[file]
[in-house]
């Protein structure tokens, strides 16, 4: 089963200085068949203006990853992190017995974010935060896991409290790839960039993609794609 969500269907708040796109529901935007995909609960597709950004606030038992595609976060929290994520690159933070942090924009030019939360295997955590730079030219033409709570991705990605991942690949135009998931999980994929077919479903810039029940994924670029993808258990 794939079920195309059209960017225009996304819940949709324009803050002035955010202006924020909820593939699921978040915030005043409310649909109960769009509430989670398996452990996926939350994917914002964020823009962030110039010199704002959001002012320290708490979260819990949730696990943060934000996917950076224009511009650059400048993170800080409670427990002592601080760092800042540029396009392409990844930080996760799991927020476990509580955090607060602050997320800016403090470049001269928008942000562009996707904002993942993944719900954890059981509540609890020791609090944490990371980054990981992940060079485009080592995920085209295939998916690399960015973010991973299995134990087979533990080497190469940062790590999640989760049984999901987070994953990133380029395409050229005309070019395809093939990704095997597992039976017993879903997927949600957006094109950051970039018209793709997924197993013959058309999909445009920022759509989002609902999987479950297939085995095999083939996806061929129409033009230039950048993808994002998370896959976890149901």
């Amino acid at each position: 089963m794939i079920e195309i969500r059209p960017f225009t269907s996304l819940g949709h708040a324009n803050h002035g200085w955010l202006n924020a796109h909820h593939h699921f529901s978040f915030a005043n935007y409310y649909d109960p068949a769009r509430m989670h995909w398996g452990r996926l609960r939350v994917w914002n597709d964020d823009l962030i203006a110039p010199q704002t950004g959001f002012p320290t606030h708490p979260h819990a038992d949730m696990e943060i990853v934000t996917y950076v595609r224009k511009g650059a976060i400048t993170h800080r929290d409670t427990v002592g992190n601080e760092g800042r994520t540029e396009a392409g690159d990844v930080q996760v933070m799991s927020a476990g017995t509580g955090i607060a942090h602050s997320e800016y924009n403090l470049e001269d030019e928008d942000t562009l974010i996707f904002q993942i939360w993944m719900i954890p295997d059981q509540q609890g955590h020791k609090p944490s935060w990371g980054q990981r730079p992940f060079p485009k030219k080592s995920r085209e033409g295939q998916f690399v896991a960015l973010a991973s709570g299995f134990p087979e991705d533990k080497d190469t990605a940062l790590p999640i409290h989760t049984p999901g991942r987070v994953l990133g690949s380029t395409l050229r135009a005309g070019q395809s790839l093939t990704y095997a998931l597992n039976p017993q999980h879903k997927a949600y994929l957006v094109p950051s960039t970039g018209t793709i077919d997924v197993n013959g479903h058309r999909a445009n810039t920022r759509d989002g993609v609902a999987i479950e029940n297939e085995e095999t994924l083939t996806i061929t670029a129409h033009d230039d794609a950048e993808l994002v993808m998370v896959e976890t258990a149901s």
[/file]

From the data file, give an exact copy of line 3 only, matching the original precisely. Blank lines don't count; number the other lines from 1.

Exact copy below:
């Amino acid at each position: 089963m794939i079920e195309i969500r059209p960017f225009t269907s996304l819940g949709h708040a324009n803050h002035g200085w955010l202006n924020a796109h909820h593939h699921f529901s978040f915030a005043n935007y409310y649909d109960p068949a769009r509430m989670h995909w398996g452990r996926l609960r939350v994917w914002n597709d964020d823009l962030i203006a110039p010199q704002t950004g959001f002012p320290t606030h708490p979260h819990a038992d949730m696990e943060i990853v934000t996917y950076v595609r224009k511009g650059a976060i400048t993170h800080r929290d409670t427990v002592g992190n601080e760092g800042r994520t540029e396009a392409g690159d990844v930080q996760v933070m799991s927020a476990g017995t509580g955090i607060a942090h602050s997320e800016y924009n403090l470049e001269d030019e928008d942000t562009l974010i996707f904002q993942i939360w993944m719900i954890p295997d059981q509540q609890g955590h020791k609090p944490s935060w990371g980054q990981r730079p992940f060079p485009k030219k080592s995920r085209e033409g295939q998916f690399v896991a960015l973010a991973s709570g299995f134990p087979e991705d533990k080497d190469t990605a940062l790590p999640i409290h989760t049984p999901g991942r987070v994953l990133g690949s380029t395409l050229r135009a005309g070019q395809s790839l093939t990704y095997a998931l597992n039976p017993q999980h879903k997927a949600y994929l957006v094109p950051s960039t970039g018209t793709i077919d997924v197993n013959g479903h058309r999909a445009n810039t920022r759509d989002g993609v609902a999987i479950e029940n297939e085995e095999t994924l083939t996806i061929t670029a129409h033009d230039d794609a950048e993808l994002v993808m998370v896959e976890t258990a149901s």